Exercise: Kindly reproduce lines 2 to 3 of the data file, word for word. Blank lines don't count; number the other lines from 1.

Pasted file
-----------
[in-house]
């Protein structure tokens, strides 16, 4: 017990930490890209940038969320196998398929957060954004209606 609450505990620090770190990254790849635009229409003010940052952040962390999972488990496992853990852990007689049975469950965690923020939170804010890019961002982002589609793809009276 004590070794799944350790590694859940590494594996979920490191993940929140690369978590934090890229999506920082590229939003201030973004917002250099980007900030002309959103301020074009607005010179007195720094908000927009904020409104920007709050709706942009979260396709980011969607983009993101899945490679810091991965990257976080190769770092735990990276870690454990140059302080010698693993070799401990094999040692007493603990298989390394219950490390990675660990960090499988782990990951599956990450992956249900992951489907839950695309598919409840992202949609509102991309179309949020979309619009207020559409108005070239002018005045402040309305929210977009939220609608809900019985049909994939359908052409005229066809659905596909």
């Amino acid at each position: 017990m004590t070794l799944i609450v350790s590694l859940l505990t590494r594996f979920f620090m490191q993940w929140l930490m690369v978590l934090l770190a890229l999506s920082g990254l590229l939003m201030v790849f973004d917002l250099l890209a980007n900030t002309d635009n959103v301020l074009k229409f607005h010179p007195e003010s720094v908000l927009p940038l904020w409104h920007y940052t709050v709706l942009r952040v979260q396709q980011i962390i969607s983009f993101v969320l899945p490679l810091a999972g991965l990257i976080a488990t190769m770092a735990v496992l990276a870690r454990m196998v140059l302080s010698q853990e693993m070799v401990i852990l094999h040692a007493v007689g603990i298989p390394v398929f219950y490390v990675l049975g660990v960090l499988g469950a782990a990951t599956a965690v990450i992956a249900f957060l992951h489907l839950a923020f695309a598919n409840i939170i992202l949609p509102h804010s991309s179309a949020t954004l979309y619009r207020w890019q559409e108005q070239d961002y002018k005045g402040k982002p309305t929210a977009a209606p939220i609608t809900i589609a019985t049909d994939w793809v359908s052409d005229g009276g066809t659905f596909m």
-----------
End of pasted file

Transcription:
């Protein structure tokens, strides 16, 4: 017990930490890209940038969320196998398929957060954004209606 609450505990620090770190990254790849635009229409003010940052952040962390999972488990496992853990852990007689049975469950965690923020939170804010890019961002982002589609793809009276 004590070794799944350790590694859940590494594996979920490191993940929140690369978590934090890229999506920082590229939003201030973004917002250099980007900030002309959103301020074009607005010179007195720094908000927009904020409104920007709050709706942009979260396709980011969607983009993101899945490679810091991965990257976080190769770092735990990276870690454990140059302080010698693993070799401990094999040692007493603990298989390394219950490390990675660990960090499988782990990951599956990450992956249900992951489907839950695309598919409840992202949609509102991309179309949020979309619009207020559409108005070239002018005045402040309305929210977009939220609608809900019985049909994939359908052409005229066809659905596909």
């Amino acid at each position: 017990m004590t070794l799944i609450v350790s590694l859940l505990t590494r594996f979920f620090m490191q993940w929140l930490m690369v978590l934090l770190a890229l999506s920082g990254l590229l939003m201030v790849f973004d917002l250099l890209a980007n900030t002309d635009n959103v301020l074009k229409f607005h010179p007195e003010s720094v908000l927009p940038l904020w409104h920007y940052t709050v709706l942009r952040v979260q396709q980011i962390i969607s983009f993101v969320l899945p490679l810091a999972g991965l990257i976080a488990t190769m770092a735990v496992l990276a870690r454990m196998v140059l302080s010698q853990e693993m070799v401990i852990l094999h040692a007493v007689g603990i298989p390394v398929f219950y490390v990675l049975g660990v960090l499988g469950a782990a990951t599956a965690v990450i992956a249900f957060l992951h489907l839950a923020f695309a598919n409840i939170i992202l949609p509102h804010s991309s179309a949020t954004l979309y619009r207020w890019q559409e108005q070239d961002y002018k005045g402040k982002p309305t929210a977009a209606p939220i609608t809900i589609a019985t049909d994939w793809v359908s052409d005229g009276g066809t659905f596909m």